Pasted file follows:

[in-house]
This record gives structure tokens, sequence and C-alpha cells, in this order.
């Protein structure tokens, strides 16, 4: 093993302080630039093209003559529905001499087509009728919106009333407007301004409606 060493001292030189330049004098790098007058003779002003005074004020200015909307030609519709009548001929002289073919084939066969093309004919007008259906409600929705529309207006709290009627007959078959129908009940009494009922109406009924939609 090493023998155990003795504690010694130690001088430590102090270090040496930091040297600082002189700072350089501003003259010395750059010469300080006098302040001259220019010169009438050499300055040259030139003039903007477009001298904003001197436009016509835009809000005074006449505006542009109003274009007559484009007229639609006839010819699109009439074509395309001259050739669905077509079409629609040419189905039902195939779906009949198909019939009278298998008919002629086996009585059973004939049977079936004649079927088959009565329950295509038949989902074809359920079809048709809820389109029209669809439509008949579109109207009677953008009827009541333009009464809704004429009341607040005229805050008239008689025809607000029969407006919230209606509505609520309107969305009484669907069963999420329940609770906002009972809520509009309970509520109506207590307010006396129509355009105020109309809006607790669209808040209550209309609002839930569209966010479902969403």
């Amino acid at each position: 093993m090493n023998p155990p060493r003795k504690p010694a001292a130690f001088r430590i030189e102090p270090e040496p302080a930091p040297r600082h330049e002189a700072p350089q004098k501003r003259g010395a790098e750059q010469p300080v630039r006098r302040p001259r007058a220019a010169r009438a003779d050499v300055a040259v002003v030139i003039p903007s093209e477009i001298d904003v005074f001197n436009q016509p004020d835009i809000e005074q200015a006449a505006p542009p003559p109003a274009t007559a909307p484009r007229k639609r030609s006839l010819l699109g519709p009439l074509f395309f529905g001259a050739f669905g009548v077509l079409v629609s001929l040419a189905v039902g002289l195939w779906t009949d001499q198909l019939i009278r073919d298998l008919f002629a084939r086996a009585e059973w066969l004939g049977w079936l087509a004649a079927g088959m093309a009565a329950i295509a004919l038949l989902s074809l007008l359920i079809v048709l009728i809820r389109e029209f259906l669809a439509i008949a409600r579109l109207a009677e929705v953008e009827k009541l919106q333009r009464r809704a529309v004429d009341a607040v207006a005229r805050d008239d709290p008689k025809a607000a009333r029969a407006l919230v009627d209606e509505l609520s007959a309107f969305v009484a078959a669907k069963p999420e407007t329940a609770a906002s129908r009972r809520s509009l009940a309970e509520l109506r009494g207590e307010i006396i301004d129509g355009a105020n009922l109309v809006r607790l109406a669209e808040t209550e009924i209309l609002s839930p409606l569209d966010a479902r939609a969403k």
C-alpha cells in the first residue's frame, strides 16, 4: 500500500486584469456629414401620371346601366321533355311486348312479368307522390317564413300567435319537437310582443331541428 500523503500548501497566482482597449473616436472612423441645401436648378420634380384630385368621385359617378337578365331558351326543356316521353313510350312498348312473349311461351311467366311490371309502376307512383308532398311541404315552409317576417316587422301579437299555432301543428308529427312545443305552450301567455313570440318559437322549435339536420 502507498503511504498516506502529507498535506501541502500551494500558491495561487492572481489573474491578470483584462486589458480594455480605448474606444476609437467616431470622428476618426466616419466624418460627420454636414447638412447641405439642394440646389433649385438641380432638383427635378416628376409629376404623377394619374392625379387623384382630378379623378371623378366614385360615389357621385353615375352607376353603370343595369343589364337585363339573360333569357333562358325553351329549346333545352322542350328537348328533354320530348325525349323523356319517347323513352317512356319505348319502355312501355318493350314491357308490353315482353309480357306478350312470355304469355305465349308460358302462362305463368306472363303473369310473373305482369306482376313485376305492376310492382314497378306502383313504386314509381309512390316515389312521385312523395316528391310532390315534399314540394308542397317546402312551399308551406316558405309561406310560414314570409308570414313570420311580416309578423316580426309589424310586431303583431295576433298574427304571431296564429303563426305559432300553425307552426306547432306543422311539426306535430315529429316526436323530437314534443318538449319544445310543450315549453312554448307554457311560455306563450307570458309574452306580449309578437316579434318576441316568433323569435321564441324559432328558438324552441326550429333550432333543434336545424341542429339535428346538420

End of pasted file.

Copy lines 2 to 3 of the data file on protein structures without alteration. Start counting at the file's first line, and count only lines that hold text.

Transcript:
This record gives structure tokens, sequence and C-alpha cells, in this order.
């Protein structure tokens, strides 16, 4: 093993302080630039093209003559529905001499087509009728919106009333407007301004409606 060493001292030189330049004098790098007058003779002003005074004020200015909307030609519709009548001929002289073919084939066969093309004919007008259906409600929705529309207006709290009627007959078959129908009940009494009922109406009924939609 090493023998155990003795504690010694130690001088430590102090270090040496930091040297600082002189700072350089501003003259010395750059010469300080006098302040001259220019010169009438050499300055040259030139003039903007477009001298904003001197436009016509835009809000005074006449505006542009109003274009007559484009007229639609006839010819699109009439074509395309001259050739669905077509079409629609040419189905039902195939779906009949198909019939009278298998008919002629086996009585059973004939049977079936004649079927088959009565329950295509038949989902074809359920079809048709809820389109029209669809439509008949579109109207009677953008009827009541333009009464809704004429009341607040005229805050008239008689025809607000029969407006919230209606509505609520309107969305009484669907069963999420329940609770906002009972809520509009309970509520109506207590307010006396129509355009105020109309809006607790669209808040209550209309609002839930569209966010479902969403």